When people are asked to report on their mental processes, they cannot access this unconscious activity.The idea that people can be mistaken about their inner functioning is one applied by eliminative materialists.These philosophers suggest that some concepts, including "belief" or "pain" will turn out to be quite different from what is commonly expected as science advances.The faulty guesses that people make to try and explain their thought processes have been called "causal theories".A majority of subjects failed to notice that the picture they were looking at did not match the one they had chosen just seconds before.Many subjects confabulated explanations of their preference.For example, a man might say "I preferred this one because I prefer blondes" when he had in fact pointed to the dark-haired woman, but had been handed a blonde.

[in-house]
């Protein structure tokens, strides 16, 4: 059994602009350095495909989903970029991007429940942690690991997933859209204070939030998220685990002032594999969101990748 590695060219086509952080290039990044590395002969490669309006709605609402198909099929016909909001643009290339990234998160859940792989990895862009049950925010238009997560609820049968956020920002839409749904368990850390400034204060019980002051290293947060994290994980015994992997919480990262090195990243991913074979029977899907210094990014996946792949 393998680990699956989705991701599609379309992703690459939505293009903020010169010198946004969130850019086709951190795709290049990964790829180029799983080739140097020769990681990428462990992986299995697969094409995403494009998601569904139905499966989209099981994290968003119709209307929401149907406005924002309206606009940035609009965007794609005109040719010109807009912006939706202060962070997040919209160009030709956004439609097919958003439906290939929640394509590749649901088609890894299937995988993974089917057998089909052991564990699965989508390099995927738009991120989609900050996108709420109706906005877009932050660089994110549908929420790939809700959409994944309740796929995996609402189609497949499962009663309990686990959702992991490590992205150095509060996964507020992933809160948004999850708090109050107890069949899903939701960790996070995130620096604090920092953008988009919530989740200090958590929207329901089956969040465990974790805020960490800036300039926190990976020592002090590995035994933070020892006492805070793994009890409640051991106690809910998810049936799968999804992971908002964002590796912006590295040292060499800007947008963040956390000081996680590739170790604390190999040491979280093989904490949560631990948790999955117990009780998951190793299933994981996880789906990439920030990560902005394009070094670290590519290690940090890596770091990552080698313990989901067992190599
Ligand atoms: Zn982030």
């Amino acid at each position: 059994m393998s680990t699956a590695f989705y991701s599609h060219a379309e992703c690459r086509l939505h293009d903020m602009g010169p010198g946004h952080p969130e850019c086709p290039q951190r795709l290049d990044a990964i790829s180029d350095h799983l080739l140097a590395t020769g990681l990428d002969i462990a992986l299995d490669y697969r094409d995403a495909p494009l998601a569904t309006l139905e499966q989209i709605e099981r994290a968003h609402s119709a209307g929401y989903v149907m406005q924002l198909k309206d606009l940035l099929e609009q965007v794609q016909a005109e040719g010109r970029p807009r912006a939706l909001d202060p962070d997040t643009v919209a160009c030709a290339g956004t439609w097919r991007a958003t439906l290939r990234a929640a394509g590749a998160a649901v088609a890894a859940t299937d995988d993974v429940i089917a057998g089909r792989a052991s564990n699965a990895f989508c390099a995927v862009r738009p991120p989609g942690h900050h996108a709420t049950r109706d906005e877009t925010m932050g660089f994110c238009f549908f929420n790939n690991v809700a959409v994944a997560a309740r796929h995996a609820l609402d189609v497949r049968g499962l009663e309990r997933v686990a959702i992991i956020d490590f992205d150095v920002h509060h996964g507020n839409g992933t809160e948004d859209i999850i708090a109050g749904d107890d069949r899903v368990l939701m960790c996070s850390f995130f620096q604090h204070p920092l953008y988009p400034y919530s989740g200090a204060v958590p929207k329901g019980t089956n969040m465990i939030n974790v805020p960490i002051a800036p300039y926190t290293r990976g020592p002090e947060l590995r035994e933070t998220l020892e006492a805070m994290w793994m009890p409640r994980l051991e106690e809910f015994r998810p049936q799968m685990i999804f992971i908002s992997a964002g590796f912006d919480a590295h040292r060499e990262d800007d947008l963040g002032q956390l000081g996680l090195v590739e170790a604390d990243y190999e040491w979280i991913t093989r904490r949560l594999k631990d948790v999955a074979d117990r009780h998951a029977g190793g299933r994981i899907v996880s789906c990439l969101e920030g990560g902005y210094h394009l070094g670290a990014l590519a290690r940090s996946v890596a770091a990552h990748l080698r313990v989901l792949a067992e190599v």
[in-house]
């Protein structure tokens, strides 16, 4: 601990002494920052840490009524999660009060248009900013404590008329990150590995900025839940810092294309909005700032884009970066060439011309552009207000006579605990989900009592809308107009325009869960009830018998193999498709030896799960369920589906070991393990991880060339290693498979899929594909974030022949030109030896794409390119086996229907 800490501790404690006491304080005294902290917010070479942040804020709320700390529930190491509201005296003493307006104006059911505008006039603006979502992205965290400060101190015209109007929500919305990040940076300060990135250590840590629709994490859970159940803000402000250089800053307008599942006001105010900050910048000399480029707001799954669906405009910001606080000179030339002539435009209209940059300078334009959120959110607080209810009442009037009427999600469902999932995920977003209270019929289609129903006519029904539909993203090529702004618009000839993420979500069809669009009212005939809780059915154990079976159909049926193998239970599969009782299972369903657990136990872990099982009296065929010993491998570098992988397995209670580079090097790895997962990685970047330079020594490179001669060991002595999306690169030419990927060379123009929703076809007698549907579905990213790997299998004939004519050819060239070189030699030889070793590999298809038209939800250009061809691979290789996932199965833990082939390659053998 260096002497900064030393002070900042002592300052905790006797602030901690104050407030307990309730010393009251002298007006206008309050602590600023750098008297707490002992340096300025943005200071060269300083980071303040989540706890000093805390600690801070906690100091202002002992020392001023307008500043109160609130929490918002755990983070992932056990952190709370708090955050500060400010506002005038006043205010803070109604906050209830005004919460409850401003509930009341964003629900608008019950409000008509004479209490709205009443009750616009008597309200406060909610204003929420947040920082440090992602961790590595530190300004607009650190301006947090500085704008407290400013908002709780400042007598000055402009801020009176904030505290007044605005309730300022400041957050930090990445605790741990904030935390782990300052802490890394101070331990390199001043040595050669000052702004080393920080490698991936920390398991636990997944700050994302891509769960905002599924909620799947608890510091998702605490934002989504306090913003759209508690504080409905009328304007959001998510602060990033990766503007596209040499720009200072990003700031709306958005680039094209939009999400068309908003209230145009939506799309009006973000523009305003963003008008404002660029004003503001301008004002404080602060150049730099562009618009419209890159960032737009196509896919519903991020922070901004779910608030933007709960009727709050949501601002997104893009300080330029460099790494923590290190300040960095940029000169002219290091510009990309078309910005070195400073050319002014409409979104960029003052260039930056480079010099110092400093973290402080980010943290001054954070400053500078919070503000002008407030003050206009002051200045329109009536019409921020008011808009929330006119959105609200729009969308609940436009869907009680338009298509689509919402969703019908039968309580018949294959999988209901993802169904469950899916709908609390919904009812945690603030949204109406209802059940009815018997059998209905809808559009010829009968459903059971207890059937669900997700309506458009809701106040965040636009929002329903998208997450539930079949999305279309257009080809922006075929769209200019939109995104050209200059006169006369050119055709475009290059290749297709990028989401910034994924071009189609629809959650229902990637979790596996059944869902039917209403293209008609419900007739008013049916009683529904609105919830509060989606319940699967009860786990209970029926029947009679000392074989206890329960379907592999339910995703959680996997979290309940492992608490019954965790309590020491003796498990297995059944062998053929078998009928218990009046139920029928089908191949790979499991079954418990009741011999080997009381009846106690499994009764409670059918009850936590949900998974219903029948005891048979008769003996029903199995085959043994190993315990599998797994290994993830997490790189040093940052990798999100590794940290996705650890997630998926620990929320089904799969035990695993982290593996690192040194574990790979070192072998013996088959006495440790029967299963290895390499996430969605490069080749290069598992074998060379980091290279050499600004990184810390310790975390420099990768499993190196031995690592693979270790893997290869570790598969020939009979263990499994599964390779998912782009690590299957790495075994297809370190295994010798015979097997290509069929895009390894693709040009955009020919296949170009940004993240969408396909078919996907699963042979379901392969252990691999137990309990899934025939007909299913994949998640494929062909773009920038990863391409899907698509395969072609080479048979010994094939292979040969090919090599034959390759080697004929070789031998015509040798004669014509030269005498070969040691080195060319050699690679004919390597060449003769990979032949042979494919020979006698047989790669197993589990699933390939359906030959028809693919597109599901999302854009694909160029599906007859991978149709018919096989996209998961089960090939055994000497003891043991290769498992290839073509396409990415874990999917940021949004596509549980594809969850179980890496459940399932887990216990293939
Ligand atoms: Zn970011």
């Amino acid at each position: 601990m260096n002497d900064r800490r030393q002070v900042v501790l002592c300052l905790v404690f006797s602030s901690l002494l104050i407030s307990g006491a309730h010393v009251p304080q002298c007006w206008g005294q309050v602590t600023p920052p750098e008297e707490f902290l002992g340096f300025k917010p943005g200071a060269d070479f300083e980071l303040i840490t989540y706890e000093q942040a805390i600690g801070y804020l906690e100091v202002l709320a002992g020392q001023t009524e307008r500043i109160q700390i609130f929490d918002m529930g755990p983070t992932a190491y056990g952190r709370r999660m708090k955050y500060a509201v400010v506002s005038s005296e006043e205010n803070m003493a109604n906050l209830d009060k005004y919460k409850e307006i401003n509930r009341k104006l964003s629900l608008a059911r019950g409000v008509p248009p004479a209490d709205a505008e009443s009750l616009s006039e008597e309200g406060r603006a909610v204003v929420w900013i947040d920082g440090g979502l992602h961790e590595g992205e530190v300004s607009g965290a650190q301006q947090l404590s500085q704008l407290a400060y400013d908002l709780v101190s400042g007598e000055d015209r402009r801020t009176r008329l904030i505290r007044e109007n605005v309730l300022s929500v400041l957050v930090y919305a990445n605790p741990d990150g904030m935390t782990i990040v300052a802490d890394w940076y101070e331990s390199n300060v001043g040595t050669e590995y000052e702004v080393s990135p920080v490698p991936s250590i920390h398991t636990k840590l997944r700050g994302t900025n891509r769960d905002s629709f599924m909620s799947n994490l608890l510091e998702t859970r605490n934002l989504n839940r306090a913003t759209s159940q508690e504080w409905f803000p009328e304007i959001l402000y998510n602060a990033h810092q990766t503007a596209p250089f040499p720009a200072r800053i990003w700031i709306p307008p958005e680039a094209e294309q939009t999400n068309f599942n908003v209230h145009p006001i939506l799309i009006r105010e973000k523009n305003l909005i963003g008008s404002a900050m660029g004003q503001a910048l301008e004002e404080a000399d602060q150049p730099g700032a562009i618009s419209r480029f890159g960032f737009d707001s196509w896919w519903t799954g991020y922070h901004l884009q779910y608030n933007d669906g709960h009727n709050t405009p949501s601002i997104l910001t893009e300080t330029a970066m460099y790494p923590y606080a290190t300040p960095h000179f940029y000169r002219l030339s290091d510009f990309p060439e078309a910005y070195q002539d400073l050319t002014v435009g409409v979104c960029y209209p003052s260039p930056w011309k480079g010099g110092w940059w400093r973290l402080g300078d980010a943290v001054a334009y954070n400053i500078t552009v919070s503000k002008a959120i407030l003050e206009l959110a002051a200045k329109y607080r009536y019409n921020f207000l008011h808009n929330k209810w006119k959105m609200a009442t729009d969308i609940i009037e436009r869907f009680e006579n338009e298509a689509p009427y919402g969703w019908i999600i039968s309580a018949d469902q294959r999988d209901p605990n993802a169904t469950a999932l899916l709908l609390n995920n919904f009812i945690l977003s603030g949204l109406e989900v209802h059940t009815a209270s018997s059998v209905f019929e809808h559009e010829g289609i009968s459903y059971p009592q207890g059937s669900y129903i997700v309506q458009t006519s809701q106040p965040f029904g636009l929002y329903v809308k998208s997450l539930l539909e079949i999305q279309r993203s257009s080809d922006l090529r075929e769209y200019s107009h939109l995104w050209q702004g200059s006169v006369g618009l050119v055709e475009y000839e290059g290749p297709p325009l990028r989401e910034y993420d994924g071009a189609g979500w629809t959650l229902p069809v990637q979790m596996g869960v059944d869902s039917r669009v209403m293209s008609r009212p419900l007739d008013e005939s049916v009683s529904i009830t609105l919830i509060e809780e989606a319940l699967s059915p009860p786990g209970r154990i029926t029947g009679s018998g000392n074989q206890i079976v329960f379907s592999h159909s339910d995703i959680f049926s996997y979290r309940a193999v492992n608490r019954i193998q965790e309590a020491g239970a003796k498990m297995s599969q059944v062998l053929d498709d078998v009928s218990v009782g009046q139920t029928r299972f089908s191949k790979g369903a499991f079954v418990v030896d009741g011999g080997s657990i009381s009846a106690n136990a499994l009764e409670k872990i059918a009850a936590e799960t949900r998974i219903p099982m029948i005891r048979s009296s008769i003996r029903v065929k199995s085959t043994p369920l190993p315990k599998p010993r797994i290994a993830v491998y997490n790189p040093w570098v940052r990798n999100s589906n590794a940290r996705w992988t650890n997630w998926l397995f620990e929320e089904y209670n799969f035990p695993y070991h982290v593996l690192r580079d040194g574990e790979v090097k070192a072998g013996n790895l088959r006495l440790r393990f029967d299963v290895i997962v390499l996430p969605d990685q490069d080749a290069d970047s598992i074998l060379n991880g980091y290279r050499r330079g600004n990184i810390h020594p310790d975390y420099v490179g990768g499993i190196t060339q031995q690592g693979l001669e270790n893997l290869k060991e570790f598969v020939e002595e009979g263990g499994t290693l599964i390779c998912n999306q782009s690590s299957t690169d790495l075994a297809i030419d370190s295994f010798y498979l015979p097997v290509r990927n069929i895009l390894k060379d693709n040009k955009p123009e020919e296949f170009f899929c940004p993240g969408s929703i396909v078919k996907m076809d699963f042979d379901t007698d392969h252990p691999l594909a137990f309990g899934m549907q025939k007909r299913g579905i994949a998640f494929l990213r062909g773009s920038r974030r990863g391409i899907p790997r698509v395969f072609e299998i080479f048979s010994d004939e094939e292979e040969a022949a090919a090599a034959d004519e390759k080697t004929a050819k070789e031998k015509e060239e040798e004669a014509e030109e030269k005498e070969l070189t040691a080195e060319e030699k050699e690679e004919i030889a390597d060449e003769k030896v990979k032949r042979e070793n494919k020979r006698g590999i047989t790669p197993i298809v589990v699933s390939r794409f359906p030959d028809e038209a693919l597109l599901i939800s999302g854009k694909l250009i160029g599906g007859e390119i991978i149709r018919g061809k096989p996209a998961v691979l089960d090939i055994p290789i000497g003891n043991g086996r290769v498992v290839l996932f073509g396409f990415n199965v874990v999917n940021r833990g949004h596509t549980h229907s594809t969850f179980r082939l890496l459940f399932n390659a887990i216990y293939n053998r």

A study conducted by philosopher Eric Schwitzgebel and psychologist Russell T.
Instead, it is best thought of as a process whereby people use the contents of consciousness to construct a personal narrative that may or may not correspond to their nonconscious states.
A 1977 paper by psychologists Richard Nisbett and Timothy D.
Hurlburt was set up to measure the extent of introspective accuracy by gathering introspective reports from a single individual who was given the pseudonym "Melanie".
Melanie was given a beeper which sounded at random moments, and when it did she had to note what she was currently feeling and thinking.